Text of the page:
All That Brazzaz: GE Helps Chicago Restaurant Set the Mood for Diners
"We spared no effort to complement our guests' dining experience with the right sights and sounds," says Marcos Zarza, co–owner of Brazzaz. And that effort included the restaurant's lighting design.
Diners are surrounded by a warm, inviting atmosphere. Tall windows are covered in gauzy purple fabric that borders a large L–shaped dining room. Saffron walls and red and terra cotta upholstered chairs further enhance the casual, contemporary feel. Fabric–covered light fixtures cast soft light over the dining room tables. An upbeat soundtrack of Brazilian rock and a parade of skewer–wielding carvers serving a variety of grilled meats tableside add to the vibrant scene.
A plan comes together
Brazzaz hired PARACHIN design studios ltd. as its architect and lighting design firm Schuler Shook to properly illuminate the dramatic space being created. For the lamps themselves, Schuler Shook turned to GE Appliances & Lighting. Zarza and his partners wanted to highlight a number of interesting features and finishes, such as textured and multi–colored wall panels, an elaborate display of wine bottles and liquor bottles along a wall behind the bar. The lighting design also had to provide enough illumination for diners to see the numerous skewers of meat being served tableside, while providing a flexible system for creating presets (or "lighting looks") for different times of day.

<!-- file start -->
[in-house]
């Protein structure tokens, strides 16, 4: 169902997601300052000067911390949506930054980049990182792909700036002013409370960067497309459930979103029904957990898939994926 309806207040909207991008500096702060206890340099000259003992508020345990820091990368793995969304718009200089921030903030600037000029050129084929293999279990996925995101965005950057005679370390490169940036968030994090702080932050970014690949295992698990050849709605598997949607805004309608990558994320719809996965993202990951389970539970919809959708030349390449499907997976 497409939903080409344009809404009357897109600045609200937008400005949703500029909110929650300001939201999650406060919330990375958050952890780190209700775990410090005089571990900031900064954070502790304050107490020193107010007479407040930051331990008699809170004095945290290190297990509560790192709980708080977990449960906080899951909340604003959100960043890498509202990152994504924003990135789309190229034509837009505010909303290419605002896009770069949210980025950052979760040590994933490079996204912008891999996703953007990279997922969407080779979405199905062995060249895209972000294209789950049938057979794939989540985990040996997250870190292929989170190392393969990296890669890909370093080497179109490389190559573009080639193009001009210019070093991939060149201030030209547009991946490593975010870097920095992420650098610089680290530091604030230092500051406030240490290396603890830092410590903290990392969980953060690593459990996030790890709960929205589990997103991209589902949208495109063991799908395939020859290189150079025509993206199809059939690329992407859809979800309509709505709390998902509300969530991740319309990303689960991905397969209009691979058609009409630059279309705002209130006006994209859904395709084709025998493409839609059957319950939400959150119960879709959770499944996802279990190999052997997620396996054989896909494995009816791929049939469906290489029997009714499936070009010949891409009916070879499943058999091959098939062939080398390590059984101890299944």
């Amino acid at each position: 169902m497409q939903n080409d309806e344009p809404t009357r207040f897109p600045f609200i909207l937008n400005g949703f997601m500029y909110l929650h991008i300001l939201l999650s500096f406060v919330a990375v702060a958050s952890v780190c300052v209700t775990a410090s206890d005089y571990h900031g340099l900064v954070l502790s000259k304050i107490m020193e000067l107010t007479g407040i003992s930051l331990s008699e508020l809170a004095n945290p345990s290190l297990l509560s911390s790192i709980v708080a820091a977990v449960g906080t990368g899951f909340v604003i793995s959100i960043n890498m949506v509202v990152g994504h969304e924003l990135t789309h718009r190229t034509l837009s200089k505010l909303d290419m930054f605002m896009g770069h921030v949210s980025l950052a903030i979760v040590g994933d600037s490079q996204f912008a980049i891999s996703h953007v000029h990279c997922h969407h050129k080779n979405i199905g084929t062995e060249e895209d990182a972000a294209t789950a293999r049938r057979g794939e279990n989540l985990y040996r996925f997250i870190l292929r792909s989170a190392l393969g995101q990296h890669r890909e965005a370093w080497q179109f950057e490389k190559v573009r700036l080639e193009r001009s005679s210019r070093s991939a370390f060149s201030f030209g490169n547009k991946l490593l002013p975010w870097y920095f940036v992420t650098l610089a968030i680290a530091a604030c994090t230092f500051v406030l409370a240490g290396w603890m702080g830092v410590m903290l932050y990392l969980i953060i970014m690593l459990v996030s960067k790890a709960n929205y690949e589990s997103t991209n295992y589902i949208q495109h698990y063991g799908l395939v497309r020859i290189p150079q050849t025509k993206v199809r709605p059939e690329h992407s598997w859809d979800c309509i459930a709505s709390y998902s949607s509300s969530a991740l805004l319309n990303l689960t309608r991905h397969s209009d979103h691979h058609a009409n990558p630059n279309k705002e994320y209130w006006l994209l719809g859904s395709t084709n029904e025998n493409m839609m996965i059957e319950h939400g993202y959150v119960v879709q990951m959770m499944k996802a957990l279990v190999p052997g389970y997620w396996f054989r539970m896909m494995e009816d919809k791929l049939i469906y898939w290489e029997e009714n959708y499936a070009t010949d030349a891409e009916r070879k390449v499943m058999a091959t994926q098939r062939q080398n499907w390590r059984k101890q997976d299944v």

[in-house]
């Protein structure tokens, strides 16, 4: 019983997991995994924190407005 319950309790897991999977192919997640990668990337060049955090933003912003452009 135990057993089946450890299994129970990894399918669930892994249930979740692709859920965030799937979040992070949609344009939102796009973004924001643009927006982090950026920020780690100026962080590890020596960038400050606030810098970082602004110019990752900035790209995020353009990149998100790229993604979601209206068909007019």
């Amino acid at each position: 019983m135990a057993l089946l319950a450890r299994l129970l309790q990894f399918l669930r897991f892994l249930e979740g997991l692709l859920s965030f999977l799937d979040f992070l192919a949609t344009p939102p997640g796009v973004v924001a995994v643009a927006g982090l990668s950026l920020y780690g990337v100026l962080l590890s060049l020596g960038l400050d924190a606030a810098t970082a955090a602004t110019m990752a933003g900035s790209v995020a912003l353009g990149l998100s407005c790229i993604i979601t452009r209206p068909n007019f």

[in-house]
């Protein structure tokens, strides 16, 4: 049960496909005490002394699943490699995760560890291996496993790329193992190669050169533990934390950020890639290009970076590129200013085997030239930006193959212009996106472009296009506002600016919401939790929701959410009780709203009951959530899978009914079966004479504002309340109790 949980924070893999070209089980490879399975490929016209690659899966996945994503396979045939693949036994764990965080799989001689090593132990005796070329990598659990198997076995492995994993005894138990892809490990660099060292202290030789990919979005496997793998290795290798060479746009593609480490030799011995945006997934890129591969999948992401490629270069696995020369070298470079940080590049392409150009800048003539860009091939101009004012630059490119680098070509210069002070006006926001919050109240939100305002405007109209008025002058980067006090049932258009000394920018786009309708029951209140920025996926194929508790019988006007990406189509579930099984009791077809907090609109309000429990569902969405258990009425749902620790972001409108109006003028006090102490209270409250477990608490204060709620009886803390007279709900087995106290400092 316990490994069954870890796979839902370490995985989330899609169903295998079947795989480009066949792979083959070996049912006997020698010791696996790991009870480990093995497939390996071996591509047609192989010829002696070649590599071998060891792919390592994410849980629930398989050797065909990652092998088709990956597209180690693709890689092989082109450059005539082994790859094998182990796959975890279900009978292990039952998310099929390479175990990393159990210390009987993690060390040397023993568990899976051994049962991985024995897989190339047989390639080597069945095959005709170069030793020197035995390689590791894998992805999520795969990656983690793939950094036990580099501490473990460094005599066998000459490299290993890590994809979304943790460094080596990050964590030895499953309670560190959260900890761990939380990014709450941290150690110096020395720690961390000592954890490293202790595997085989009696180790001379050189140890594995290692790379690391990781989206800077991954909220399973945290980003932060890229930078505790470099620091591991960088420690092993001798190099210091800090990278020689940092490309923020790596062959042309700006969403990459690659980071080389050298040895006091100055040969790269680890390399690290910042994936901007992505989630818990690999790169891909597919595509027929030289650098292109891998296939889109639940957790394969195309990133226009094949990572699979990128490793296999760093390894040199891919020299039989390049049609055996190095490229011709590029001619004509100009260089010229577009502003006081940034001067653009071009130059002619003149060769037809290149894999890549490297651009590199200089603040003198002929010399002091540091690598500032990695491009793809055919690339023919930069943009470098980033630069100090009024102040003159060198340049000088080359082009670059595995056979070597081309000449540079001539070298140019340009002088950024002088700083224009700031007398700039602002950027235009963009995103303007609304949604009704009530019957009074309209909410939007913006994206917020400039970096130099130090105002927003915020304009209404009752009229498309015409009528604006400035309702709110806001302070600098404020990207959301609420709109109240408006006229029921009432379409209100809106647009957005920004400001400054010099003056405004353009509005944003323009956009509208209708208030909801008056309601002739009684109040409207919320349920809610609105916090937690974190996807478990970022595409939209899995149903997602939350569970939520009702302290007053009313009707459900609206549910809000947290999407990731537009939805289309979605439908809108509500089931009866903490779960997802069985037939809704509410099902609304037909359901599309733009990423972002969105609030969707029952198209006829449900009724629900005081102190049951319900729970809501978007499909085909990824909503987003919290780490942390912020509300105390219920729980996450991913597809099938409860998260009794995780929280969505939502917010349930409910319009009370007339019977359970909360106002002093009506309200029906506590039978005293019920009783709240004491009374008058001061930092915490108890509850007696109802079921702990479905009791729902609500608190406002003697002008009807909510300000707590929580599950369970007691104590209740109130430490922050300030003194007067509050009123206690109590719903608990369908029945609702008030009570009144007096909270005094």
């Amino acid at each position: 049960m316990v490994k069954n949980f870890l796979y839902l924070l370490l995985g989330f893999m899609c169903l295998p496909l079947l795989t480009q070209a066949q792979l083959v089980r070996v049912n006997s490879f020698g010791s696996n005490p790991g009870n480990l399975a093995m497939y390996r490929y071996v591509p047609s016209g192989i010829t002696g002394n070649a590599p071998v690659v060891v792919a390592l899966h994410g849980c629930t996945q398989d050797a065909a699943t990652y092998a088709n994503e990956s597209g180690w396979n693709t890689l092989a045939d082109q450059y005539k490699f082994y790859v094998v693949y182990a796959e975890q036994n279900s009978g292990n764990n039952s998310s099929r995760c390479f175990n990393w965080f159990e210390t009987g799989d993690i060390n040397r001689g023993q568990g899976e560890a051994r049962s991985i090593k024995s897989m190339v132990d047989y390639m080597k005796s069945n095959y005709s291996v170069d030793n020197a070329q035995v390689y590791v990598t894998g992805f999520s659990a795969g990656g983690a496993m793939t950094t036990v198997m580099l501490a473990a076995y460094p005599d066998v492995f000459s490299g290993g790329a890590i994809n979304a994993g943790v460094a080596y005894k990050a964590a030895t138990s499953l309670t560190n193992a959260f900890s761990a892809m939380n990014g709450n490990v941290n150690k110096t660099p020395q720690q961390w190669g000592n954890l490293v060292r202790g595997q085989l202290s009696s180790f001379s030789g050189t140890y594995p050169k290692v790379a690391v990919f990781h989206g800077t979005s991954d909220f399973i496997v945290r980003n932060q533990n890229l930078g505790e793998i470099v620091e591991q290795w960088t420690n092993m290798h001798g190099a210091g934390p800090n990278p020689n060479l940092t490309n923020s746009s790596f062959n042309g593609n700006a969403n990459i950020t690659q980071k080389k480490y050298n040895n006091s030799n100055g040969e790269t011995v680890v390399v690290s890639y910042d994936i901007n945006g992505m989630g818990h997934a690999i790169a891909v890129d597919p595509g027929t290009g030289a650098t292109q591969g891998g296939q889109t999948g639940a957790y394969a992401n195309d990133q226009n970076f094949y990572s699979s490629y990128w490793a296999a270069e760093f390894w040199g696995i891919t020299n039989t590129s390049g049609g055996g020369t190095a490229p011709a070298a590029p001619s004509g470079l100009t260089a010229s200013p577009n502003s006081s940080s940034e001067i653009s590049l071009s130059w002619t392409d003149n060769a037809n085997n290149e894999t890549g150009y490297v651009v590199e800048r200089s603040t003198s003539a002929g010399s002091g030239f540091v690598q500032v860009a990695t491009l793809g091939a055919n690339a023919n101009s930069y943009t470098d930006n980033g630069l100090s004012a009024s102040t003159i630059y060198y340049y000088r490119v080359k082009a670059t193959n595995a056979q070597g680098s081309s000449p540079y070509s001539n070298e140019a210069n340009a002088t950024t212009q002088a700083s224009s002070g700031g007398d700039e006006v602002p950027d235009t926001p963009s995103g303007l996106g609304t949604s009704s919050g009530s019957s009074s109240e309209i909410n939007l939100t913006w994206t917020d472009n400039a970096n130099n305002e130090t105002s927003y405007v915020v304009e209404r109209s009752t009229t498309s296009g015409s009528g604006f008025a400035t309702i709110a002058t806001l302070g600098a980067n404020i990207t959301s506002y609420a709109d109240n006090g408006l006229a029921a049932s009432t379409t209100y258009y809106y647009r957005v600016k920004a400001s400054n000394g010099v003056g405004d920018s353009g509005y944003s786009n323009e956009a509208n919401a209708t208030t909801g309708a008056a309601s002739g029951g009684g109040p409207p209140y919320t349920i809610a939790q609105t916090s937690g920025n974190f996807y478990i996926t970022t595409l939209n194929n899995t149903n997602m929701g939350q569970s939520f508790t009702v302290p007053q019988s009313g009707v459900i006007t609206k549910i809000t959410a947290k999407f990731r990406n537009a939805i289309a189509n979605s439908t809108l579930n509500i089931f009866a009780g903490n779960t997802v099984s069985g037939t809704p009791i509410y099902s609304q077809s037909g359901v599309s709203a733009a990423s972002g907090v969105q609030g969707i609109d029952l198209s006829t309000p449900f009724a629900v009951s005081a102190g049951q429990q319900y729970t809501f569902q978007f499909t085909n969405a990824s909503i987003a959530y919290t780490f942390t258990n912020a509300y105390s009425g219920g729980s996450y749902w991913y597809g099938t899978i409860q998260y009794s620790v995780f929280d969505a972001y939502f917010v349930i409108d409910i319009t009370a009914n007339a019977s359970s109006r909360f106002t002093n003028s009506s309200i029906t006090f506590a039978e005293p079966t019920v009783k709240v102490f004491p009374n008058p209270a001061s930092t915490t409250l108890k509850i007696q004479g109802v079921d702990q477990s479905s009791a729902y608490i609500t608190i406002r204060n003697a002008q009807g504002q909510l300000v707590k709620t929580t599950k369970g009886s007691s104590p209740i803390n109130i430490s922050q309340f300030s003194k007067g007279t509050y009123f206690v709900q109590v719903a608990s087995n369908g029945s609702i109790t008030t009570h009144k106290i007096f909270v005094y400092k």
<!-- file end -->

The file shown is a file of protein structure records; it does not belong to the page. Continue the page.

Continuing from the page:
Adding to the challenge, Schuler Shook had to adhere to a stringent energy code. The Chicago Energy Code set limits on the wattage per square foot for specific spaces (i.e., restaurant, kitchen, etc.). Schuler Shook's designers had to ensure the total lighting wattage didn't exceed the limited allowances. The code also had specific requirements for controls.
New strategies, new tactics
"Incandescent and halogen sources are primarily used in restaurants because of their warmth, precise distributions and ability to be dimmed. With our energy constraints, we had to consider fluorescent, with its inherently high efficacies, for the bulk of the lighting design," says Emily Klingensmith, IALD, LC, LEED AP, principal in Schuler Shook's Chicago office.
One of the challenges Schuler Shook faced in using fluorescent was to "disguise" the lamps to appear warmer, more like an incandescent source. By hiding the fluorescent lamps inside warm–colored shades, they were able to make the lighting appear warmer.
Klingensmith says GE was an easy choice. "GE is a reliable manufacturer and offers an extensive range of lamps in the fluorescent and halogen families," says Klingensmith. GE provided Schuler Shook with samples during the design phase for several fixture mock–ups that were reviewed by the architect and client.
Custom, glowing pendants in orange and blue shades are a design motif throughout the restaurant. Backlit resin wall panels randomly dim up and down, simulating "hot embers" — the meaning of "Brazzaz" in Portuguese. The orange pendants and the backlit resin wall panels use nearly 130 GE 18–watt Double Biax® 2700K dimmable compact fluorescent lamps. The consistency of lamp type for both fixtures meant the restaurant would have to stock fewer lamp types.